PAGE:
- Jacobi J, Fraser GL, Coursin DB, Riker RR, Fontaine D, Wittbrodt ET, Chalfin DB, Masica MF, Bjerke HS, Coplin WM, Task Force of the American College of Critical Care Medicine (ACCM) of the Society of Critical Care Medicine (SCCM), American Society of Health-System Pharmacists (ASHP), American College of Chest Physicians: Clinical practice guidelines for the sustained use of sedatives and analgesics in the critically ill adult. Crit Care Med. 2002, 30 (1): 119-141. 10.1097/00003246-200201000-00020.View ArticlePubMedGoogle Scholar
- Jackson JC, Gordon SM, Hopkins RO: The association between delirium and cognitive decline: A review of the empirical literature. Neuropsychol Rev. 2004, 14: 87-98.View ArticlePubMedGoogle Scholar
- Saravay SM, Kaplowitz M, Kurek J: How do delirium and dementia increase length of stay of elderly general medical inpatients?. Psychosomatics. 2004, 45: 235-42. 10.1176/appi.psy.45.3.235.View ArticlePubMedGoogle Scholar
- Chelluri L, Pinsky MR, Donahoe MP: Long-term outcome of critically ill older patients requiring intensive care. JAMA. 1993, 269: 3119-3123. 10.1001/jama.269.24.3119.View ArticlePubMedGoogle Scholar
- Witlox J, Eurelings JS, de Jonghe JF: Delirium in elderly patients and the risk of post-discharge mortality, institutionalization and dementia: a meta-analysis. JAMA. 2010, 304 (4): 443-451. 10.1001/jama.2010.1013.View ArticlePubMedGoogle Scholar
- Pandharipande PP, Pun BT, Herr DL: Effect of sedation with dexmedetomidine vs. lorazepam on acute brain dysfunction in mechanically ventilated patients: the MENDS randomized controlled trial. JAMA. 2007, 298 (22): 2644-2653. 10.1001/jama.298.22.2644.View ArticlePubMedGoogle Scholar
- Gunther ML, Morandi A, and Ely EW: Pathophysiology of delirium in the intensive care unit. Crit Care Clin. 2008, 24: 45-65. 10.1016/j.ccc.2007.10.002.View ArticlePubMedGoogle Scholar
- Inouye SK, Ferrucci L: Elucidating the pathophysiology of delirium and the interrelationship of delirium and dementia. Journals of Gerontology Series A-Biological Sciences & Medical Sciences. 2006, 61 (12): 1277-80.View ArticleGoogle Scholar
- Marcantonio ER, Rudolph JL, Culley D, Crosby G, Alsop D, Inouye SK: Serum biomarkers for delirium. Journals of Gerontology Series A-Biological Sciences & Medical Sciences. 2006, 61 (12): 1281-6.View ArticleGoogle Scholar
- Gunther ML, Jackson JC, Ely EW: The cognitive consequences of critical illness: practical recommendations for screening and assessment. Critical Care Clinics. 2007, 23 (3): 491-506. 10.1016/j.ccc.2007.07.001.View ArticlePubMedGoogle Scholar
- Hopkins RO, Jackson JC: Long-term neurocognitive function after critical illness. Chest. 2006, 130 (3): 869-78. 10.1378/chest.130.3.869.View ArticlePubMedGoogle Scholar
- Boustani M, Campbell N, Munger S, Maidment I, Fox C: Impact of anticholinergics on the aging brain: a review and practical application. Aging Health. 2008, 4: 311-320. 10.2217/1745509X.4.3.311.View ArticleGoogle Scholar
- Campbell NL, Ayub A, Fox GC, Munger SL, Ott C, Guzman O, Farber M, Ademuyiwa A, Singh R: Pharmacological Management of Delirium in Hospitalized Adults-A Systematic Evidence Review. J Gen Intern Med. 2009, 24 (7): 848-853. 10.1007/s11606-009-0996-7.View ArticlePubMedPubMed CentralGoogle Scholar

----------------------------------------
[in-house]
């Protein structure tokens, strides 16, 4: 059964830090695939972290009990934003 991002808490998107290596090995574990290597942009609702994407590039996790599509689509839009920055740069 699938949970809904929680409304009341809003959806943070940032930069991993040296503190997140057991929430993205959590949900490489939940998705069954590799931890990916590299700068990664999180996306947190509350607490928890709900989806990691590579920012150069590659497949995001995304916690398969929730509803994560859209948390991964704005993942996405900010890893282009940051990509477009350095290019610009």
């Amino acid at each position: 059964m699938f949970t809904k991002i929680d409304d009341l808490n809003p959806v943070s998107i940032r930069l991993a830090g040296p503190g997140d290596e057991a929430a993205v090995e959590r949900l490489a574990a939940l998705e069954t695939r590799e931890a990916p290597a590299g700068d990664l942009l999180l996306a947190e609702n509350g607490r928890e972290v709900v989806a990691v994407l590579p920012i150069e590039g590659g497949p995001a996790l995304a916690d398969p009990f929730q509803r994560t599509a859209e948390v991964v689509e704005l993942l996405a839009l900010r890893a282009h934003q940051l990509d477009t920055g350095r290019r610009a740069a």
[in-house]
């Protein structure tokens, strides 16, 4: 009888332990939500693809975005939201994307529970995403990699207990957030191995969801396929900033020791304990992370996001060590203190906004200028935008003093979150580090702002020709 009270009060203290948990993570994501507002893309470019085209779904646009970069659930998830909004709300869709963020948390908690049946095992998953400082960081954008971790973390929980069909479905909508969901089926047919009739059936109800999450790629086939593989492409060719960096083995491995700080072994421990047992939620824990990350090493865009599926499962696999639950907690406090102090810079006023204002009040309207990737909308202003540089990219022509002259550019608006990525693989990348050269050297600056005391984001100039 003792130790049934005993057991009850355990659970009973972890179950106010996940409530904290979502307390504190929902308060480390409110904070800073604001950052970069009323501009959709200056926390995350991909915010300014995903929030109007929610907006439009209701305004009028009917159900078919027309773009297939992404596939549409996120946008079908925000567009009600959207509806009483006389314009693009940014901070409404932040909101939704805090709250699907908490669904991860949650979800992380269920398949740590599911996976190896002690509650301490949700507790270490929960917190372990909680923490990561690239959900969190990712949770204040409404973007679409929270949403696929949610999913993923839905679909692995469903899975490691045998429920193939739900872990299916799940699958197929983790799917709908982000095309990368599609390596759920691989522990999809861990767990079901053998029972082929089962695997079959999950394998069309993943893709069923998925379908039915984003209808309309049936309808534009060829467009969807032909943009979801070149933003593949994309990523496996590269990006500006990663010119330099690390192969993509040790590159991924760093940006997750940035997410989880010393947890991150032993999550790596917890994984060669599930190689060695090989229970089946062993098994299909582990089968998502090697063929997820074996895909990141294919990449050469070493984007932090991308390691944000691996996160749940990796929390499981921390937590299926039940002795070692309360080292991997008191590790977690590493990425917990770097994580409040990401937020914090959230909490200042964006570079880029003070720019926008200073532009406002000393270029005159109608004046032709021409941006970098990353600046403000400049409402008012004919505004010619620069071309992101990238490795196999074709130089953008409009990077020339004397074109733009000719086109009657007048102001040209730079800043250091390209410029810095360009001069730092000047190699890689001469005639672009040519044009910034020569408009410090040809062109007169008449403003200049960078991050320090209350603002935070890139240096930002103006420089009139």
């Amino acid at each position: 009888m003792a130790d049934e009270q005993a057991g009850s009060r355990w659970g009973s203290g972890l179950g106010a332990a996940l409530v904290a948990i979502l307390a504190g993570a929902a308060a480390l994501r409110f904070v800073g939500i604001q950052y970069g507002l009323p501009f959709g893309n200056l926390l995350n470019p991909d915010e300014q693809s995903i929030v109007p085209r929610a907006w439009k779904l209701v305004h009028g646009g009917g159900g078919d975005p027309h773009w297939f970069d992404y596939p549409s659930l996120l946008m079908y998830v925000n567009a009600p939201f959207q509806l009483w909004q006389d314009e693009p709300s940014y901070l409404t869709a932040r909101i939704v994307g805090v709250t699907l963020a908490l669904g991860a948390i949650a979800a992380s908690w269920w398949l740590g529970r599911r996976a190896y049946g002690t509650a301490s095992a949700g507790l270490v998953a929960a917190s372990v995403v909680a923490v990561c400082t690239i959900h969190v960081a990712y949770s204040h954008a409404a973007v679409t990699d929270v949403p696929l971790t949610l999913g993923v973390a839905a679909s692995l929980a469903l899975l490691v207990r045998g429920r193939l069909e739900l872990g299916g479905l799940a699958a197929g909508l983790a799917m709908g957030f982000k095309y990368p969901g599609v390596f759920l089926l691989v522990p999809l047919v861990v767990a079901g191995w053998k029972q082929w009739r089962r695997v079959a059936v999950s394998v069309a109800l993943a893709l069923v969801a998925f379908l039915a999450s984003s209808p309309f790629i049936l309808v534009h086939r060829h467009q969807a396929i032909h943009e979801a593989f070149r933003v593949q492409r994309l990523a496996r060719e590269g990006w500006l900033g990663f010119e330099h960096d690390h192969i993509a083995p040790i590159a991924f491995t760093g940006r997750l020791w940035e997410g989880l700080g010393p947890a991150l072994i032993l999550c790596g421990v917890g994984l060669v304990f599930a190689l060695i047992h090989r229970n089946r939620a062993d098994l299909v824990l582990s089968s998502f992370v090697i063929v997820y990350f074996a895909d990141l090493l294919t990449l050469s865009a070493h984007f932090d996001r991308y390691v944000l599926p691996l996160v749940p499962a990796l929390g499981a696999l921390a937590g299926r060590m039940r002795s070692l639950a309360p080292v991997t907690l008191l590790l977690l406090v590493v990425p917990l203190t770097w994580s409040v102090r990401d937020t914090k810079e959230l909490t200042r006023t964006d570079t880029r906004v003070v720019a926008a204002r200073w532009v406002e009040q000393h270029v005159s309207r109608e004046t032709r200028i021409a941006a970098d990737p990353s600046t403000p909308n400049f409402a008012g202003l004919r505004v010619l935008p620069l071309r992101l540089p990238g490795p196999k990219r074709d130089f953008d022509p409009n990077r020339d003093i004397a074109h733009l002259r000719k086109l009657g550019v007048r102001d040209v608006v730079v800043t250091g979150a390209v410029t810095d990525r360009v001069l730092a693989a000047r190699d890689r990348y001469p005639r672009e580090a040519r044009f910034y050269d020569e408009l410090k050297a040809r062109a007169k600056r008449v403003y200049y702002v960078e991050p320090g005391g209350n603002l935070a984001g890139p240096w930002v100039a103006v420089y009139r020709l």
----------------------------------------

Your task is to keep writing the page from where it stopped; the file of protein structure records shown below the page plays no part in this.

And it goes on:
- Boustani M, Buttar A: Delirium in hospitalized older adults. Primary Care Geriatrics, A Case-Based Approach. Edited by: R Ham, P Sloane, G Warshaw. 2007, 15: 210-218. 5View ArticleGoogle Scholar
- Weber JB, Coverdale JH, Kunik ME: Delirium: current trends in prevention and treatment. Intern Med J. 2004, 34 (3): 115-121. 10.1111/j.1444-0903.2004.00549.x.View ArticlePubMedGoogle Scholar
- Breitbart W, Marotta R, Platt MM: A double-blind trial of haloperidol, chlorpromazine, and lorazepam in the treatment of delirium in hospitalized AIDS patients. Am J Psychiatry. 1996, 153 (2): 231-237.View ArticlePubMedGoogle Scholar
- Ely EW, Stephens RK, Jackson JC, Thomason JW, Truman B, Gordon S, Dittus RS, Bernard GR: Current opinions regarding the importance, diagnosis, and management of delirium in the intensive care unit: a survey of 912 healthcare professionals. Crit Care Med. 2004, 21 (1): 106-112.View ArticleGoogle Scholar
- Inouye SK: Delirium in older persons. N Engl J Med. 2006, 354 (11): 1157-1165. 10.1056/NEJMra052321.View ArticlePubMedGoogle Scholar
- Trzepacz PT: Is there a final common neural pathway in delirium? Focus on acetylcholine and dopamine. Semin Clin Neuropsychiatry. 2000, 5 (2): 132-148.PubMedGoogle Scholar
- Fick DM, Cooper JW, Wade WE, Waller JL, Maclean JR, Beers MH: Updating the Beers criteria for potentially inappropriate medication use in older adults: results of a US consensus panel of experts. Arch Intern Med. 2003, 163: 2716-2724. 10.1001/archinte.163.22.2716.View ArticlePubMedGoogle Scholar
- Maccioli GA, Dorman T, Brown BR, mazuski JE, McLean BA, Kuszaj JM, Rosenbaum SH, Frankel LR, Devlin JW, Govert JA, Smith B, Peruzzi WT: Clinical practice guidelines for the maintenance of patient physical safety in the intensive care unit: use of restraining therapies-American College of Critical Care Medicine Task Force2001-2002. Crit Care Med. 2003, 31 (11): 2665-2676. 10.1097/01.CCM.0000095463.72353.AD.View ArticlePubMedGoogle Scholar
- American Psychiatric Association: Practice guidelines for the treatment of patients with delirium. American Psychiatric Association. Am J Psychiatry. 1999, 156 (5 Suppl): 1-20.Google Scholar